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Poll Smoking The Media

Oy.
The poll also found significant differences depending how people voted. Those who voted Republican were more likely than those who voted Democratic to believe that: most economists have concluded that the health care law will increase the deficit (voted Republican 73%, voted Democratic 31%); the American economy is still getting worse (72% to 36%); the stimulus legislation did not include any tax cuts (67% to 42%); most scientists do not agree that climate change is occurring (62% to 26%); and it is not clear that Obama was born within the United States (64% to 18%)

On the other hand those who voted Democratic were more likely to incorrectly believe that: it was proven to be true that the US Chamber of Commerce was spending large amounts of foreign money to support Republican candidates (voted Democratic 57%, voted Republican 9%); Obama has not increased the level of troops in Afghanistan (51% to 39%); and Democratic legislators did not mostly vote in favor of TARP (56% to 14%).

In most cases those who had greater levels of exposure to news sources had lower levels of misinformation. There were, however, a number of cases where greater exposure to a particular news source increased misinformation on some issues.

Those who watched Fox News almost daily were significantly more likely than those who never watched it to believe that most economists estimate the stimulus caused job losses (12 points more likely), most economists have estimated the health care law will worsen the deficit (31 points), the economy is getting worse (26 points), most scientists do not agree that climate change is occurring (30 points), the stimulus legislation did not include any tax cuts (14 points), their own income taxes have gone up (14 points), the auto bailout only occurred under Obama (13 points), when TARP came up for a vote most Republicans opposed it (12 points) and that it is not clear that Obama was born in the United States (31 points). The effect was also not simply a function of partisan bias, as people who voted Democratic and watched Fox News were also more likely to have such misinformation than those who did not watch it--though by a lesser margin than those who voted Republican.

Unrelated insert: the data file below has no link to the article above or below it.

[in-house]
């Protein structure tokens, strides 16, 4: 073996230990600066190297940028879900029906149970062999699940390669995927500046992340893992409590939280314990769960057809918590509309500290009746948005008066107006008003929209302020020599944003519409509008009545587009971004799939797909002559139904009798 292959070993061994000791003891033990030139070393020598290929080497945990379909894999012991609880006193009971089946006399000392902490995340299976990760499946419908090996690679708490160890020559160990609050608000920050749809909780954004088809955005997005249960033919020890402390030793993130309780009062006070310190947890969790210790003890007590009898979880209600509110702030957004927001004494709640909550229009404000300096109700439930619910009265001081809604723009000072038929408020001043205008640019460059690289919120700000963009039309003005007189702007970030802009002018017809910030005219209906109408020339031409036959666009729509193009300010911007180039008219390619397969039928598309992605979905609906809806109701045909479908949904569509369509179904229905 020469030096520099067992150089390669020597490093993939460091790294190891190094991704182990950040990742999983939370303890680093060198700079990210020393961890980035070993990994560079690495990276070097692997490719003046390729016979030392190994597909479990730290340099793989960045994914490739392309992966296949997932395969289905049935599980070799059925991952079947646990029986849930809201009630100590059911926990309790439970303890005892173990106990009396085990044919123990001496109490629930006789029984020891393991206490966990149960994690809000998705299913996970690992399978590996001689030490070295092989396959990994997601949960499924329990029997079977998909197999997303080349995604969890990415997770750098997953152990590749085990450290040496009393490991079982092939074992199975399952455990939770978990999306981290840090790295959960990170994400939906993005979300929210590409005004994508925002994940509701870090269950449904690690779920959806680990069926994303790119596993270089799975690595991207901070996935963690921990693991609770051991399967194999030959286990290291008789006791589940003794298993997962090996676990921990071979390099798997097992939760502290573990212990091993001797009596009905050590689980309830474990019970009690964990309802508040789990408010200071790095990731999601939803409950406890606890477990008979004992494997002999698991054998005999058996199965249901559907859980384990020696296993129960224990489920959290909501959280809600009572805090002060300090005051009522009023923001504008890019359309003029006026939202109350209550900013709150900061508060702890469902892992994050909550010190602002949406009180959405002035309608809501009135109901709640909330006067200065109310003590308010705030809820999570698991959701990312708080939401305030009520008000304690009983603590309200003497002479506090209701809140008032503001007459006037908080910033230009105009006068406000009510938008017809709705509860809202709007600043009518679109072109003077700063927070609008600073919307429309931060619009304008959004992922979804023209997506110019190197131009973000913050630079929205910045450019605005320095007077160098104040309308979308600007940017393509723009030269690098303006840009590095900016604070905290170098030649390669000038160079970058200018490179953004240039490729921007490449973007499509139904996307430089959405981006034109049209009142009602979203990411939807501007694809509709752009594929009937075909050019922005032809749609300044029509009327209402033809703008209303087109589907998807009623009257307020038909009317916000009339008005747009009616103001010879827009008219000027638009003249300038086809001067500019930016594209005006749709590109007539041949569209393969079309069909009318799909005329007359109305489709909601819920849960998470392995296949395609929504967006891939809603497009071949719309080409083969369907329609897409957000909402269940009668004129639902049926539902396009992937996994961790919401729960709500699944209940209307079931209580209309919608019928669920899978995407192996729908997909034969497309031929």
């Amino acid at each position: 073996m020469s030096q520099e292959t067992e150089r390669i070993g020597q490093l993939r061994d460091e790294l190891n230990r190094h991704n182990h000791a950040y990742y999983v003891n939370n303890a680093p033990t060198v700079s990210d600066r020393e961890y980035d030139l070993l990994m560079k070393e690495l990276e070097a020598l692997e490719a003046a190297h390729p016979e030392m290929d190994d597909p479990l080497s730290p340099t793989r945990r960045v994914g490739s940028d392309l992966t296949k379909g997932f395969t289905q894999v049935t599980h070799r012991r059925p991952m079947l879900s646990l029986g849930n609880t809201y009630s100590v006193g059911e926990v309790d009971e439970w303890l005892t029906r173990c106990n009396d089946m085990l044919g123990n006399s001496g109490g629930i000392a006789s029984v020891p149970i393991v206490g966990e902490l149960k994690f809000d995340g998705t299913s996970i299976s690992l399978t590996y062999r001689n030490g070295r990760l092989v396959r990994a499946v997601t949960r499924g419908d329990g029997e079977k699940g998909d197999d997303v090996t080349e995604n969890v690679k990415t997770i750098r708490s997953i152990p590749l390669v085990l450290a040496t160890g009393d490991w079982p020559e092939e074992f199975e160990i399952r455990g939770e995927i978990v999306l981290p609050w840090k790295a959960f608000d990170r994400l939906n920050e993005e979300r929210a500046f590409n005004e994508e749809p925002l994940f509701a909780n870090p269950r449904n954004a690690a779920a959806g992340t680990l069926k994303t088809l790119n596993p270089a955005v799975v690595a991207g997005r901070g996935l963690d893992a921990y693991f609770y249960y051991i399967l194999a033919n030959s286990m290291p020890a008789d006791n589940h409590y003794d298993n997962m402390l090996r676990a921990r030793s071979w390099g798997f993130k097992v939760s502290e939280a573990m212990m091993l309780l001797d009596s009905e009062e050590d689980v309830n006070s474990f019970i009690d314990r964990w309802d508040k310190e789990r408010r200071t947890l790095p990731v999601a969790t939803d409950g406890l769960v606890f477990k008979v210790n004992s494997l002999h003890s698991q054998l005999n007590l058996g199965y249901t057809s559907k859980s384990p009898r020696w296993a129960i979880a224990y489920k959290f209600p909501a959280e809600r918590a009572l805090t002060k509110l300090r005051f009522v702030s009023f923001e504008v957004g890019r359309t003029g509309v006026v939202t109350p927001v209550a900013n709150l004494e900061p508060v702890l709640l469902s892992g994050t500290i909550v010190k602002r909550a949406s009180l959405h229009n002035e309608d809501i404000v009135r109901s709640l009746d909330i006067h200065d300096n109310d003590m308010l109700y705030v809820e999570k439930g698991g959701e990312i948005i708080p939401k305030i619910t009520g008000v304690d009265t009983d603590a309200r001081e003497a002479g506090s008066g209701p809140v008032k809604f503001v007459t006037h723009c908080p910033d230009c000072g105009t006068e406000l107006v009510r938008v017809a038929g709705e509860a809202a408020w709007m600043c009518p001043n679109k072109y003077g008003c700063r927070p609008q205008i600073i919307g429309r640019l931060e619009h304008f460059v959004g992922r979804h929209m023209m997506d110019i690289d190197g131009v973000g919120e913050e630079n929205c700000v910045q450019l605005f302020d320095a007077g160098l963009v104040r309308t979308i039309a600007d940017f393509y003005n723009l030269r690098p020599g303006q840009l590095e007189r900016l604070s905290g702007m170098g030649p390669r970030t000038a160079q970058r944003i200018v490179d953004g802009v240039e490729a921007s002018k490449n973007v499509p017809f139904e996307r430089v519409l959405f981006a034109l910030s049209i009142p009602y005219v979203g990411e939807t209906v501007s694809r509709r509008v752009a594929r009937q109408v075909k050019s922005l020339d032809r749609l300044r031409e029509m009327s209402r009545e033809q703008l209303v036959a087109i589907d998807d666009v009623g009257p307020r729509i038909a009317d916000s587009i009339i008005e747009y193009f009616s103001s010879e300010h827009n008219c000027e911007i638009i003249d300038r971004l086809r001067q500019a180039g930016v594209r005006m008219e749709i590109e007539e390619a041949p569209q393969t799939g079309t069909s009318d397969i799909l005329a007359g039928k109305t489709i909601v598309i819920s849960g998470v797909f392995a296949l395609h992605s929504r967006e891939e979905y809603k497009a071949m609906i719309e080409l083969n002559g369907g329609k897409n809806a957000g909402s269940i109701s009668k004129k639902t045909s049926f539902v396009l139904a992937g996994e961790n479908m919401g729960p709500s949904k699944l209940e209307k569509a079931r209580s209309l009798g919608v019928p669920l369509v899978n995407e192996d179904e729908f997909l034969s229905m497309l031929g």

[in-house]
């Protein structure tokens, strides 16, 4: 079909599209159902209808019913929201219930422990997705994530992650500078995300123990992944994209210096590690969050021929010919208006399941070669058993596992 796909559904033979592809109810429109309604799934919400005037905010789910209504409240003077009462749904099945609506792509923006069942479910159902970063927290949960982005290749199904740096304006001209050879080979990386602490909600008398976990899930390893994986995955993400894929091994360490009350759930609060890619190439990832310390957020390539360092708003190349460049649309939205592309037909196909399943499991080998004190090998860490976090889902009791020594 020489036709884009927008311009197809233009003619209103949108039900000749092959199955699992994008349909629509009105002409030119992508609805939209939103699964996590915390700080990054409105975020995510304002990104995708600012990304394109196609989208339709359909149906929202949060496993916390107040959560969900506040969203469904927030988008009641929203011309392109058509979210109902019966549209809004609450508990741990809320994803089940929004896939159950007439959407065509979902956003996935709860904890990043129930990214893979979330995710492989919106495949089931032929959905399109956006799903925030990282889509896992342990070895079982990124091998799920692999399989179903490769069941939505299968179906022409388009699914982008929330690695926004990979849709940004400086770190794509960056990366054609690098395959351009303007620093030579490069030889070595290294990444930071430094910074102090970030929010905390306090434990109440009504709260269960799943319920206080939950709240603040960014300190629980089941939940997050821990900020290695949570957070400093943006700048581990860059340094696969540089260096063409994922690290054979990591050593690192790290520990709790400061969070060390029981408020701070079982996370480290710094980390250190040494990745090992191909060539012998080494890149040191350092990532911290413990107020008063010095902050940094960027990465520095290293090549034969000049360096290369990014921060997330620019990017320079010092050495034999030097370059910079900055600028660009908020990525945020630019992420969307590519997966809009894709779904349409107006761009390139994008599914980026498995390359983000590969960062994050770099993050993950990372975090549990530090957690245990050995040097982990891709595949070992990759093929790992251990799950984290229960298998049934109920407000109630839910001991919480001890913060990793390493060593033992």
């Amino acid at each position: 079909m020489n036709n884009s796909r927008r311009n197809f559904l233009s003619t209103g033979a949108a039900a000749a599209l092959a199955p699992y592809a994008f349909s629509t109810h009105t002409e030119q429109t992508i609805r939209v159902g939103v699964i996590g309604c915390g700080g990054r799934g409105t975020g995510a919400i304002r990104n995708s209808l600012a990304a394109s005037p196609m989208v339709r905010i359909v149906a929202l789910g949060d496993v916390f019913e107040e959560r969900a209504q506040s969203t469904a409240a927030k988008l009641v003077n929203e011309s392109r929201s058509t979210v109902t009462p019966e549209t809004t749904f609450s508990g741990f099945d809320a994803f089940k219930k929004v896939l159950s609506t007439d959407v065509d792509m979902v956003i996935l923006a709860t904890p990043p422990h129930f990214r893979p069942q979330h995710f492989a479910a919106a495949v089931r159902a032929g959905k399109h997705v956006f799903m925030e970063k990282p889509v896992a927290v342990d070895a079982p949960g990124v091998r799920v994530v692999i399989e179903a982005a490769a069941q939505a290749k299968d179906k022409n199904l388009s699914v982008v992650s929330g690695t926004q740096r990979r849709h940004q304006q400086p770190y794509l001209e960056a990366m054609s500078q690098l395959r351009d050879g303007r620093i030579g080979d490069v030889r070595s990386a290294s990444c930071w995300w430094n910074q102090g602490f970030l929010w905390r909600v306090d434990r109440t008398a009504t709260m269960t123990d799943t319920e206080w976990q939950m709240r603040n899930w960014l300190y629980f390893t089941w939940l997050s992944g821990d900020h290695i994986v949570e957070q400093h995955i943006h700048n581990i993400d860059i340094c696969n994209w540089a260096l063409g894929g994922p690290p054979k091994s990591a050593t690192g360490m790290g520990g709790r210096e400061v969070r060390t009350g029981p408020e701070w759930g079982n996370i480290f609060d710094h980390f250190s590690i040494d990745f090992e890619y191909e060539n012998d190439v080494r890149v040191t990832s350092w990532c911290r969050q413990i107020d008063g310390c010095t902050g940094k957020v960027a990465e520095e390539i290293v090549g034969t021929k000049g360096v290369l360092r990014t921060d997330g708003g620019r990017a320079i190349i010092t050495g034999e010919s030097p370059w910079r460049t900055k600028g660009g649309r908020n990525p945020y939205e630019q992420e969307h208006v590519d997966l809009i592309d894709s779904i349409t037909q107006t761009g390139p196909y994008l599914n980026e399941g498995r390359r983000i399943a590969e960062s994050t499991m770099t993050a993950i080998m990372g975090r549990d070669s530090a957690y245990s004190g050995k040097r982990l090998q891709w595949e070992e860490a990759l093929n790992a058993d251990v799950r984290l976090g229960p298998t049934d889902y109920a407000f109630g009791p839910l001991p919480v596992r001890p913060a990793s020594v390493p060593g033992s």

There were cases with some other news sources as well. Daily consumers of MSNBC and public broadcasting (NPR and PBS) were higher (34 points and 25 points respectively) in believing that it was proven that the US Chamber of Commerce was spending money raised from foreign sources to support Republican candidates. Daily watchers of network TV news broadcasts were 12 points higher in believing that TARP was signed into law by President Obama, and 11 points higher in believing that most Republicans oppose TARP.
So, the bottom line? Don't watch cable news. Or network news. Or public radio.

Just sit in front of your computer and read Drudge and Huffington. Yeah, that's the ticket.

Head nod: Mr. Furious